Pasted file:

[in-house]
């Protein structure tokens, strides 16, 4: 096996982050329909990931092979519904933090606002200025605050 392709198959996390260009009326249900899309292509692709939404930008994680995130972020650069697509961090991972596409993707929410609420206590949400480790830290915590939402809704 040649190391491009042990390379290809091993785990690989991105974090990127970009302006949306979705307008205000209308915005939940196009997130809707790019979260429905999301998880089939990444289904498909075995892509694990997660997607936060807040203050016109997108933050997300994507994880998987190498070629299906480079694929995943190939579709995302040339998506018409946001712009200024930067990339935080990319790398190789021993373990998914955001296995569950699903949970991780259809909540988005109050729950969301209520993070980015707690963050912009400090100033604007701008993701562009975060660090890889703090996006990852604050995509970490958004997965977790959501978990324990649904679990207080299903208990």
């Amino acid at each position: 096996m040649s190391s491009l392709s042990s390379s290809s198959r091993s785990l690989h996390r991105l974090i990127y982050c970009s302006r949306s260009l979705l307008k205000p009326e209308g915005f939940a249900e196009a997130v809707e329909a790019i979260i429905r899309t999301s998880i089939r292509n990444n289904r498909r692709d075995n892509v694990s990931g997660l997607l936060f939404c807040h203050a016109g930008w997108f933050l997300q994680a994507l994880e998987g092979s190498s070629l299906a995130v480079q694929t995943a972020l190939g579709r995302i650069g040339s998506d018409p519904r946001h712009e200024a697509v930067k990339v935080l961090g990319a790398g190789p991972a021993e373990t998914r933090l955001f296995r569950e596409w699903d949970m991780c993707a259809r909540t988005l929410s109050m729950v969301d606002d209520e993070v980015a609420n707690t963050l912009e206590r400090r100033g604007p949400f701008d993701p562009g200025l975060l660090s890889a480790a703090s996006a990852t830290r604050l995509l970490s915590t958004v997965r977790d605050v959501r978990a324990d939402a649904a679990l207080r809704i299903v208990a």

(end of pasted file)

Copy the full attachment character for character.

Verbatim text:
[in-house]
């Protein structure tokens, strides 16, 4: 096996982050329909990931092979519904933090606002200025605050 392709198959996390260009009326249900899309292509692709939404930008994680995130972020650069697509961090991972596409993707929410609420206590949400480790830290915590939402809704 040649190391491009042990390379290809091993785990690989991105974090990127970009302006949306979705307008205000209308915005939940196009997130809707790019979260429905999301998880089939990444289904498909075995892509694990997660997607936060807040203050016109997108933050997300994507994880998987190498070629299906480079694929995943190939579709995302040339998506018409946001712009200024930067990339935080990319790398190789021993373990998914955001296995569950699903949970991780259809909540988005109050729950969301209520993070980015707690963050912009400090100033604007701008993701562009975060660090890889703090996006990852604050995509970490958004997965977790959501978990324990649904679990207080299903208990």
């Amino acid at each position: 096996m040649s190391s491009l392709s042990s390379s290809s198959r091993s785990l690989h996390r991105l974090i990127y982050c970009s302006r949306s260009l979705l307008k205000p009326e209308g915005f939940a249900e196009a997130v809707e329909a790019i979260i429905r899309t999301s998880i089939r292509n990444n289904r498909r692709d075995n892509v694990s990931g997660l997607l936060f939404c807040h203050a016109g930008w997108f933050l997300q994680a994507l994880e998987g092979s190498s070629l299906a995130v480079q694929t995943a972020l190939g579709r995302i650069g040339s998506d018409p519904r946001h712009e200024a697509v930067k990339v935080l961090g990319a790398g190789p991972a021993e373990t998914r933090l955001f296995r569950e596409w699903d949970m991780c993707a259809r909540t988005l929410s109050m729950v969301d606002d209520e993070v980015a609420n707690t963050l912009e206590r400090r100033g604007p949400f701008d993701p562009g200025l975060l660090s890889a480790a703090s996006a990852t830290r604050l995509l970490s915590t958004v997965r977790d605050v959501r978990a324990d939402a649904a679990l207080r809704i299903v208990a």